Wednesday, March 30, 2005

The Sweet Taste Of Freedom

AP:
Almost twice as many Iraqi children are suffering from malnutrition since the U.S.-led invasion toppled Saddam Hussein, a U.N. monitor said Monday.

Four percent of Iraqis under age 5 went hungry in the months after Saddam's ouster in April 2003, and the rate nearly doubled to 7.7 percent last year, said Jean Ziegler, the U.N. Human Rights Commission's special expert on the right to food.

The situation is "a result of the war led by coalition forces," he said.

Saturday, March 26, 2005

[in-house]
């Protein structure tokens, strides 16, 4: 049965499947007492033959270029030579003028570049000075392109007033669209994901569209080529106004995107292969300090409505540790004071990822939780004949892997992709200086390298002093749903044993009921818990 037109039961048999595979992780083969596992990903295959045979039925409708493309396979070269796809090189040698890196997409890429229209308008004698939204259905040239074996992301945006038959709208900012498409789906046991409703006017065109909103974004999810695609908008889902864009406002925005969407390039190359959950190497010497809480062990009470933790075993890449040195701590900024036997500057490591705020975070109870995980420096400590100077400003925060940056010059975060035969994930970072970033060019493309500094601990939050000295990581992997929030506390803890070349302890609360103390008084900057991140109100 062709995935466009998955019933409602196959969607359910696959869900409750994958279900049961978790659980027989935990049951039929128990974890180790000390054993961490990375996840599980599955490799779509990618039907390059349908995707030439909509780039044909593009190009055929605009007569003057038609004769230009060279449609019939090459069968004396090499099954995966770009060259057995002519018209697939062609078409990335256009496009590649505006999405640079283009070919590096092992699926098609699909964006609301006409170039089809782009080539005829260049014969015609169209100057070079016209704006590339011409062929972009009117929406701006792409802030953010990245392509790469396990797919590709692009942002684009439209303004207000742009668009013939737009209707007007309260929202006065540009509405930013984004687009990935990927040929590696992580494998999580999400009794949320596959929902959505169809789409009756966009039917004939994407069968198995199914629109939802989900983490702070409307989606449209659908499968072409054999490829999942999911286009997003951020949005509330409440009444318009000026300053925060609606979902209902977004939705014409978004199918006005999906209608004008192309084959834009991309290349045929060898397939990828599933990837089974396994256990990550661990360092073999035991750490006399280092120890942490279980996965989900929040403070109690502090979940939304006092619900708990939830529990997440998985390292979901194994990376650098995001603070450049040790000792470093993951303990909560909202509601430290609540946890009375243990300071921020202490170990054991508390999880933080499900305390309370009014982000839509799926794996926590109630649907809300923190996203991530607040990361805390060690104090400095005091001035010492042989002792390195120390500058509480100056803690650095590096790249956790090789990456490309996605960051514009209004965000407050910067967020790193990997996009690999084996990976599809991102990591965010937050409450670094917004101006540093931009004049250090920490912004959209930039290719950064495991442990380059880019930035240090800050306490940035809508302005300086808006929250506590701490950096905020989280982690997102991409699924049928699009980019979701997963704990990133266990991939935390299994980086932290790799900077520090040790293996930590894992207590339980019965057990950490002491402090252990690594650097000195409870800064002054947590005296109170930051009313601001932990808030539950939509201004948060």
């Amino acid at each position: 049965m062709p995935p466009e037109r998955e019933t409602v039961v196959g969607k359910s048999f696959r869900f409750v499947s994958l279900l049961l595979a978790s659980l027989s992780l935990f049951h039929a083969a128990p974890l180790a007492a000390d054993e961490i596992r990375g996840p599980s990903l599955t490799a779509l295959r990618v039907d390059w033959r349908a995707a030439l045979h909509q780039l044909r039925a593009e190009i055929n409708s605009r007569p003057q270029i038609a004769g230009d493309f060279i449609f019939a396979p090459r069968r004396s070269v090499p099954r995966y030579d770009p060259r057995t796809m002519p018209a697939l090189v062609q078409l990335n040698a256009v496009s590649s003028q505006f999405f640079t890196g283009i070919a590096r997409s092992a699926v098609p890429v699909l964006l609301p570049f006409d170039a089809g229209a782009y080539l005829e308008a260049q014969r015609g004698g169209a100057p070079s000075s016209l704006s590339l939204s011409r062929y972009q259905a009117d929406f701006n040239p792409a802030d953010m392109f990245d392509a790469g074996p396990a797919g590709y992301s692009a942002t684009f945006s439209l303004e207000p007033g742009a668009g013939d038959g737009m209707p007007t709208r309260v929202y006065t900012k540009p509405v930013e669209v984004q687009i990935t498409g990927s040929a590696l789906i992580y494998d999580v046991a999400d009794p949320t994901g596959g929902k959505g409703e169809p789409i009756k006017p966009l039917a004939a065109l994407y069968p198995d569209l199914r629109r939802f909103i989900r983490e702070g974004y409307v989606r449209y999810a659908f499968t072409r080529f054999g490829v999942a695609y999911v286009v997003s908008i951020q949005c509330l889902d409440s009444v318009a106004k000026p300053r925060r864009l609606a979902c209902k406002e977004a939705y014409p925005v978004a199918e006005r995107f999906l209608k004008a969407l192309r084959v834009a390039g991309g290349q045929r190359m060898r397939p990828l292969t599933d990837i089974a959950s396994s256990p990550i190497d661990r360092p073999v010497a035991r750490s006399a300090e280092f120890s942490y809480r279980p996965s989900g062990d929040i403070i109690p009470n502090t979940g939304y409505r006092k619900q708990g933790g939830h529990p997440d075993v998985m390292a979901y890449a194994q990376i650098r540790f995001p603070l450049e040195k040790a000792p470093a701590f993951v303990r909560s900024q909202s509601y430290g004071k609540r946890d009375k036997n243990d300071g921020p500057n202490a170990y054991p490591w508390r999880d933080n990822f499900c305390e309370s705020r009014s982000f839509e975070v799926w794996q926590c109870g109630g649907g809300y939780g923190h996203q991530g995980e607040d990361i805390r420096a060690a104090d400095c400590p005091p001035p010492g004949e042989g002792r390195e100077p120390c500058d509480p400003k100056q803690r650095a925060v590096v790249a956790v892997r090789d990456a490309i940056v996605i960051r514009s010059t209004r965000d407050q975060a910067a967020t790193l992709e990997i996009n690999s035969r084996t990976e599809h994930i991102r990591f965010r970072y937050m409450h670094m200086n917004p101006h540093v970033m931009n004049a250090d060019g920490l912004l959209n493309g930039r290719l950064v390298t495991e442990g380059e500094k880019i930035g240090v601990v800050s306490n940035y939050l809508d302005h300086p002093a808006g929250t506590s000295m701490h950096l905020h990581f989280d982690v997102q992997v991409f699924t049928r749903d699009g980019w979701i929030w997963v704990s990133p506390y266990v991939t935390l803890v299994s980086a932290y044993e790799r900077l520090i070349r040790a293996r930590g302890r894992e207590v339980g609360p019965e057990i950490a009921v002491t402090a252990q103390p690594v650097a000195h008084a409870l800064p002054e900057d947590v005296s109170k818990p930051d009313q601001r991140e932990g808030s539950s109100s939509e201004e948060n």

Which 9/11 Conspiracy Theory Do You Believe?

An lengthy (and excellent) report from the San Francisco Bay Guardian:
[T]the most disturbing thing about the 9/11 truth movement, something you learn when you really dissect their most compelling evidence, is that the activists are raising critically important questions about the Bush administration's lies, cover-ups, and geopolitical strategy – questions that are being almost entirely ignored by the mainstream media. ... To not try to put the pieces together is to be incurious about the most profound event of this new American century.

The Bush administration offered its conspiracy theory while the buildings were still ablaze, has done little since then to deviate from it – and has done almost nothing to prove its veracity beyond a shadow of a doubt. ...